Risk aversion, cooperative membership, and path dependences of smallholder farmers in Ethiopia
SourceReview of Development Economics, 24, 1, (2020), pp. 167-187
Article / Letter to editor
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SW OZ RSCR CAOS
Review of Development Economics
SubjectAnthropology and Development Studies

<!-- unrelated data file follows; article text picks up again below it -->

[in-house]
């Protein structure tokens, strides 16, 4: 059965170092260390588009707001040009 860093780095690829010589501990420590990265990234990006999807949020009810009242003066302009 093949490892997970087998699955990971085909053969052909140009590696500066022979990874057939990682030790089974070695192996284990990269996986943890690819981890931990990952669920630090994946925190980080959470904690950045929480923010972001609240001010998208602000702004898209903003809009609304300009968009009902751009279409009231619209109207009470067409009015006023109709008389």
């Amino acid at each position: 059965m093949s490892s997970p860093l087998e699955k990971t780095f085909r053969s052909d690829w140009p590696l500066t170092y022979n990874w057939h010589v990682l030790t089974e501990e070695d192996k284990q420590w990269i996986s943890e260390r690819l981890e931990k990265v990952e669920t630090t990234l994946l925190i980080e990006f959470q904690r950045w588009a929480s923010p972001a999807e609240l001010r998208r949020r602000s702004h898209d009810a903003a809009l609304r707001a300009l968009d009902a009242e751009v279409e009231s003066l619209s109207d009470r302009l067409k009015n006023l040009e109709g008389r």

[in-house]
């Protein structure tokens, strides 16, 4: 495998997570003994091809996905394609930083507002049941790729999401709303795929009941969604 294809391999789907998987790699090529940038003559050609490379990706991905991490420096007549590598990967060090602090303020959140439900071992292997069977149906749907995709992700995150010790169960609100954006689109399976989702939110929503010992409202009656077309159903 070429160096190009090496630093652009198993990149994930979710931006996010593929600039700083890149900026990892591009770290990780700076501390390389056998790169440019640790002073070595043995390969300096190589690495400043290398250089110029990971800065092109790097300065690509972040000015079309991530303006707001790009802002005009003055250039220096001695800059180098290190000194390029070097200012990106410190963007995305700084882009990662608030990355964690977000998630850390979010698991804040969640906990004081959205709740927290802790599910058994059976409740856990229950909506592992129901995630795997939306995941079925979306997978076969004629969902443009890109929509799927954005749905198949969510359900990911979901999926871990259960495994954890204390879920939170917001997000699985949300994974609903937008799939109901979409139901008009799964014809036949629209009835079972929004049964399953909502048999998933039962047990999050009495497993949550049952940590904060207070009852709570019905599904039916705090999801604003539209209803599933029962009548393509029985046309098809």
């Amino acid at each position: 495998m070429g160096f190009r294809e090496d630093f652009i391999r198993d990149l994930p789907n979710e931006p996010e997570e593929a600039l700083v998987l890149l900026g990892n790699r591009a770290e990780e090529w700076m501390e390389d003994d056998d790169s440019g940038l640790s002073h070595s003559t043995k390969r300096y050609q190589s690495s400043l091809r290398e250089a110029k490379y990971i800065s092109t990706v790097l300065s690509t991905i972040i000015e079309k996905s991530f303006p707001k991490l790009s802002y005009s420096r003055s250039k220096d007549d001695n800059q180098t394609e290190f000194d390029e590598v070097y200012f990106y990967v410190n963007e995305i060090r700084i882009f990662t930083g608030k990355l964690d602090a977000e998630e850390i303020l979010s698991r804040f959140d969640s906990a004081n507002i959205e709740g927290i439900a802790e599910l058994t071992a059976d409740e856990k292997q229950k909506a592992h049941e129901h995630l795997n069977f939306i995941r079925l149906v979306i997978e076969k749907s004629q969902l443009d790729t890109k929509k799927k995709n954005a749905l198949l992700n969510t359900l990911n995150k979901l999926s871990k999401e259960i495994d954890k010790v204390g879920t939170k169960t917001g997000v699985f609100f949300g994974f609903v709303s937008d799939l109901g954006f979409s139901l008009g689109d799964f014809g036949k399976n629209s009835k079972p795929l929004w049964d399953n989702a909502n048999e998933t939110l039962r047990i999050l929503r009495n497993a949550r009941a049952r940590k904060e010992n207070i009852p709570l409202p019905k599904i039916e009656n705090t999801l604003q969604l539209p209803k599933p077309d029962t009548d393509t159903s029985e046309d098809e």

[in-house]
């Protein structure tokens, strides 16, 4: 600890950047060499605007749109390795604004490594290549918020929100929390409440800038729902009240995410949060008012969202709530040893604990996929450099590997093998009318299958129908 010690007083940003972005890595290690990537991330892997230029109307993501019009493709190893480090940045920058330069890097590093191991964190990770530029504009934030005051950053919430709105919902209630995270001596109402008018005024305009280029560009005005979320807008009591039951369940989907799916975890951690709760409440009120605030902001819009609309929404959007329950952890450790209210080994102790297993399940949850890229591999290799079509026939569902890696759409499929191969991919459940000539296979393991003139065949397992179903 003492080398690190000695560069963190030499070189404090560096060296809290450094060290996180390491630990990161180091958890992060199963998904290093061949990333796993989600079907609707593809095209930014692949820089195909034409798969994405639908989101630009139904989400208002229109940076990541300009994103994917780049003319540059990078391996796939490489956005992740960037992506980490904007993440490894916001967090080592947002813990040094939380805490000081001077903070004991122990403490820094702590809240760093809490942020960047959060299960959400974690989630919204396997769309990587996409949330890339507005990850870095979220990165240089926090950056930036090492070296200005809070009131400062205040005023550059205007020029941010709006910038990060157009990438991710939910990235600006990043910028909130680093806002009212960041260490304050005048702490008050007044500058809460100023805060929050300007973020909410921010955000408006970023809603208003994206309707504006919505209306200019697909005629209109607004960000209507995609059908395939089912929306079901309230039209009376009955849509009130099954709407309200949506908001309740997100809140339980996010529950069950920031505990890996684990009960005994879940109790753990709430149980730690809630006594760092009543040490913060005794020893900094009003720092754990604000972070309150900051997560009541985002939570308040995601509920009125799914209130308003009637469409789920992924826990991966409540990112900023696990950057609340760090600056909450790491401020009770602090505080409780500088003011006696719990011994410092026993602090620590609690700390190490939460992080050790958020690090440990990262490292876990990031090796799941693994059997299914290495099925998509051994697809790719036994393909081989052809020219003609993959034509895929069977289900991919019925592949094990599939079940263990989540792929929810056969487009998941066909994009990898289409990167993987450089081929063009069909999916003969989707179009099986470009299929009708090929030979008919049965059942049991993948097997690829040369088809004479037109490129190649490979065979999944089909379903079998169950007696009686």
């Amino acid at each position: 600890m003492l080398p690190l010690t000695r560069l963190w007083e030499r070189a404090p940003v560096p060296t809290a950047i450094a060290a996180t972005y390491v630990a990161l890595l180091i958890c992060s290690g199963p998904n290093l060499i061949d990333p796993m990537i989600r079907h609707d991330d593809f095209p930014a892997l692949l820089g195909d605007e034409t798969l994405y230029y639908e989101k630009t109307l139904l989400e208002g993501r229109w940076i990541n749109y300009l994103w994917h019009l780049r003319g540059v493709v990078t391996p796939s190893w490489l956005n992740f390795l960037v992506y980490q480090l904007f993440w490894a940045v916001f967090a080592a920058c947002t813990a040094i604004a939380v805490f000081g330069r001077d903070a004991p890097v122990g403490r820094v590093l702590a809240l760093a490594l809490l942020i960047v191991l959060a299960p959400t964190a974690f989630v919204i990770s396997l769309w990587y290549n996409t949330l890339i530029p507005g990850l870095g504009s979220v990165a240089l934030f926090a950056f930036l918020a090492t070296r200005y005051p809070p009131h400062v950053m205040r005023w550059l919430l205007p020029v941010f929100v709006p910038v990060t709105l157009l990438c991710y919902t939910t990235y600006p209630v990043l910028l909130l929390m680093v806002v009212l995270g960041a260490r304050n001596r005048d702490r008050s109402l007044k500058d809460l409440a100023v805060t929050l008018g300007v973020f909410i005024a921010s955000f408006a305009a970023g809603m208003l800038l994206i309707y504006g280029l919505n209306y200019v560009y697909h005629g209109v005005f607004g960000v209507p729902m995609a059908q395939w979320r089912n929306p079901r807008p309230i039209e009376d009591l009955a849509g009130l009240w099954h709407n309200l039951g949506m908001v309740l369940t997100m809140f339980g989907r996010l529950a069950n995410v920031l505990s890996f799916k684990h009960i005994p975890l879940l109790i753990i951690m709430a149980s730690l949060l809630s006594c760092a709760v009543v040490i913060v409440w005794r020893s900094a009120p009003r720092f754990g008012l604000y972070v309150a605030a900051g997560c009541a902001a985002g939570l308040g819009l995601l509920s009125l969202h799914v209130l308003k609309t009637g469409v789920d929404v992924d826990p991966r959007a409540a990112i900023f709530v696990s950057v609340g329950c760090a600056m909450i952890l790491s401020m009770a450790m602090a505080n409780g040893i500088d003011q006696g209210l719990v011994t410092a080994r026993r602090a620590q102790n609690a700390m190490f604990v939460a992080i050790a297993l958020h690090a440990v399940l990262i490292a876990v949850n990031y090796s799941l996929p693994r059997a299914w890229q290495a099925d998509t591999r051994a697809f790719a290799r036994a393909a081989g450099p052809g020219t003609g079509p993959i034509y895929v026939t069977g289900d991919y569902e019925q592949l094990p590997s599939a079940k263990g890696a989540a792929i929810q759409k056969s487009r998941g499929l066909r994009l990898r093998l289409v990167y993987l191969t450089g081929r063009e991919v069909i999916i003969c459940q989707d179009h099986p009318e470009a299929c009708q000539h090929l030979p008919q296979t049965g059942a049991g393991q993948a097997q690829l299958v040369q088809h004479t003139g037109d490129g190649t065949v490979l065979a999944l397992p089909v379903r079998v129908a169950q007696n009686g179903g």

Smallholder farmers in Sub-Saharan Africa often mitigate production risks through cooperative membership: institutionalized arrangements where they pool resources and collectively manage production and marketing chains. Cooperative membership has a significant advantage: it cushions detrimental effects of external forces, placing a premium on a risk-seeking attitude (experimenting and innovating), which can yield greater accumulation. However, cooperatives are self-selective institutions: relatively better-endowed farmers, who are usually less risk-avoidant than poorer ones (a consequence of their broader material bases), tend to be overrepresented. These two realities complicate the causal assessment of the relationships between risk attitudes, farmers' socioeconomic status, and cooperative membership that is essential to comprehend the role of cooperatives in local capital accumulation. To help resolve this thorny analytical problem, an experimental study was carried out in eastern Ethiopia-a risky production environment where cooperatives feature prominently and relatively affluent farmers exist alongside poorer ones. It unveils the working of specific path dependences: poorer cooperative members are less risk seeking than nonmembers, but at an interval much less than that observed for affluent farmers. For development policies, this suggests that a greater payoff can be expected from investing in farmers' material bases than from further improving cooperative membership.
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